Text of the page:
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LOPATE, Macedonia (AP) _ The Macedonian government on Monday declared a cease-fire in its fight against ethnic Albanian insurgents, saying it wanted to alleviate water and food shortages in villages cut off by the fighting.

Government adviser Nikola Dimitrov did not say how long the cease-fire would last but said it came at the urging of the Organization for Security and Cooperation in Europe.

The government hoped to re-establish water service in the city of Kumanovo, where rebels took control of the water reservoir more than a week ago and left its 100,000 residents dry. It also hoped to end food shortages in other villages.

The rebels threatened Sunday to strike Skopje airport, police stations and other targets in or near Macedonian cities unless government forces stopped their assaults.

The airport continued operating Monday, but at least two airlines, British Airways and Yugoslavia's JAT, stopped flights as a precautionary measure. Swissair diverted its Skopje flight to Ohrid, to the south.

Asked Monday about his threat to attack cities, an insurgent leader known as Commander Hoxha said: ``Our artillery is in position.''

Hoxha said a civilian was killed and four others were wounded in government shelling before it stopped Monday afternoon.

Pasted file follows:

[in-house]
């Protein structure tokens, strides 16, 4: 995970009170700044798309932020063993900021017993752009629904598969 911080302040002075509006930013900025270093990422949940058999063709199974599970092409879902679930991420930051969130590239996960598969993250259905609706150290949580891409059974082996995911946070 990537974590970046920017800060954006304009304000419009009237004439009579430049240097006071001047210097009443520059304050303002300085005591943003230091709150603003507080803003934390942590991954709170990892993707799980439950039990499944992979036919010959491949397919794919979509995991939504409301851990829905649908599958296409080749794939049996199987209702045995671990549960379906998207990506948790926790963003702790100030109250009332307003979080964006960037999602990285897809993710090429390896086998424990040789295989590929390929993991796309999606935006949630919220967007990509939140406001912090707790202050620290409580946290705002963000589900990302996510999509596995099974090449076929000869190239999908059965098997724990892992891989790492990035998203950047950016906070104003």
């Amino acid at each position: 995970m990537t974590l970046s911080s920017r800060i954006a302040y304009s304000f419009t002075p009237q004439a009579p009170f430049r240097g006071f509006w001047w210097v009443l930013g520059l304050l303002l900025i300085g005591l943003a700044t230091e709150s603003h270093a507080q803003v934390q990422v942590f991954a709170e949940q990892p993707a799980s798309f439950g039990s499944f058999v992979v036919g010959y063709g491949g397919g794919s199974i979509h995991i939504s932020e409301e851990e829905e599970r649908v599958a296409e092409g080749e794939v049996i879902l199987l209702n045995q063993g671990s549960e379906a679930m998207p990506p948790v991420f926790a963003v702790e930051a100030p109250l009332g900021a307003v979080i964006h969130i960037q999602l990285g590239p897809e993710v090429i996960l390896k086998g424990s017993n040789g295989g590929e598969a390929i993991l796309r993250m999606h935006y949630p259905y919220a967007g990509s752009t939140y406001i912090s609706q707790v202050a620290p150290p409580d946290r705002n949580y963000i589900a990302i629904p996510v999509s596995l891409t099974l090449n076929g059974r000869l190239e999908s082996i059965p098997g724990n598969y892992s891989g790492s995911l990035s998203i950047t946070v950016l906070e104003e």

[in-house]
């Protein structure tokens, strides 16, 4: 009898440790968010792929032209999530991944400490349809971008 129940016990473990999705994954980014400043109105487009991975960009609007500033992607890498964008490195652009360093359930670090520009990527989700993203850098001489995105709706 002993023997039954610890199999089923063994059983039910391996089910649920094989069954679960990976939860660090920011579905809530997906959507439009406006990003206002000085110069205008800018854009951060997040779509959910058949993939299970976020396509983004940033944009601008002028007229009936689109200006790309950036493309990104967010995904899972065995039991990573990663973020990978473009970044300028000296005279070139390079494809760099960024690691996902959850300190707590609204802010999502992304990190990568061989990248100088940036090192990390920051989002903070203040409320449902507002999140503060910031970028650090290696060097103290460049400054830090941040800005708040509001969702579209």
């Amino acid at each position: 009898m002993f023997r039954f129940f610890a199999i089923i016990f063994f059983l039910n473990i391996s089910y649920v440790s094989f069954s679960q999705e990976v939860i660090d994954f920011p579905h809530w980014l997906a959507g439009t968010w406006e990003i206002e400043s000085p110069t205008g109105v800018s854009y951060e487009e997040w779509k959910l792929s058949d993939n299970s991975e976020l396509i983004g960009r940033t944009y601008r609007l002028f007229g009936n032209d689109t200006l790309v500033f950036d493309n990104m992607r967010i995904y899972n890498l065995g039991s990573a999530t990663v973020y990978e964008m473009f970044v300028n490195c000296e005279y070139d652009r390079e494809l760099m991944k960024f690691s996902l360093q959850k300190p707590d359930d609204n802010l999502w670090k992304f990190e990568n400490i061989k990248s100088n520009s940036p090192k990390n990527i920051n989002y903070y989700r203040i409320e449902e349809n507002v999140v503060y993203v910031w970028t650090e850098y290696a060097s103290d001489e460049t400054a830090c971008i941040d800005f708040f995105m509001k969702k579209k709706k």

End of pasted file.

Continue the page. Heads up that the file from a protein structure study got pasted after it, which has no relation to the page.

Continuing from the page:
Dimitrov said nothing about the rebel threat, saying only that the army had stopped its assault to permit international organizations to deliver humanitarian aid to thousands of civilians in the area as well as work on attempts to reconnect Kunamovo to it water source.

In Kosovo's capital, Pristina, Astrid van Genderen Stort, spokeswoman for the U.N. High Commissioner for Refugees, said Monday that more than 33,000 refugees have crossed into Kosovo since the eruption of the ethnic Albanian insurgency in Macedonia in February. That included more than 12,000 over the past three days from the Skopje-Aracinovo region, she said.

The ethnic-Albanian majority province of Serbia, a republic of Yugoslavia, has served both as refuge for those fleeing the fighting and a supply base for the insurgents, despite attempts by NATO troops there to stop fighters and weapons from crossing into Macedonia.

U.S. peacekeepers in Kosovo said Monday that they detained 12 ethnic Albanian rebels over the weekend.

The threat to Aracinovo, an ethnically mixed town near the capital, also drove out thousands of Macedonian Slavs. Locals said a few thousand people remained in the town, where the normal population of about 13,000 had grown to 20,000 recently due to an influx of refugees from other embattled areas.

The militants say they are fighting for broader rights for ethnic Albanians, who make up between a quarter and a third of Macedonia's 2 million people. The government contends the rebels are separatists bent on seizing territory.

Locals said only a few thousand people remained in Aracinovo, where the normal population of about 13,000 had grown in recent weeks to 20,000 due to an influx of refugees.

The fighting west of Kumanovo focuses on a strategically important rebel-held region near Lipkovo _ insurgents there control a reservoir that normally supplies Kumanovo with water. For more than a week, the population has been forced to rely on tanker trucks.

The International Red Cross has tried to help end the shortages by mediating between the authorities and the rebels, with little success.

The militants say they are fighting for broader rights for ethnic Albanians, who make up between a quarter and a third of Macedonia's 2 million people. The government contends the rebels are separatists bent on seizing territory.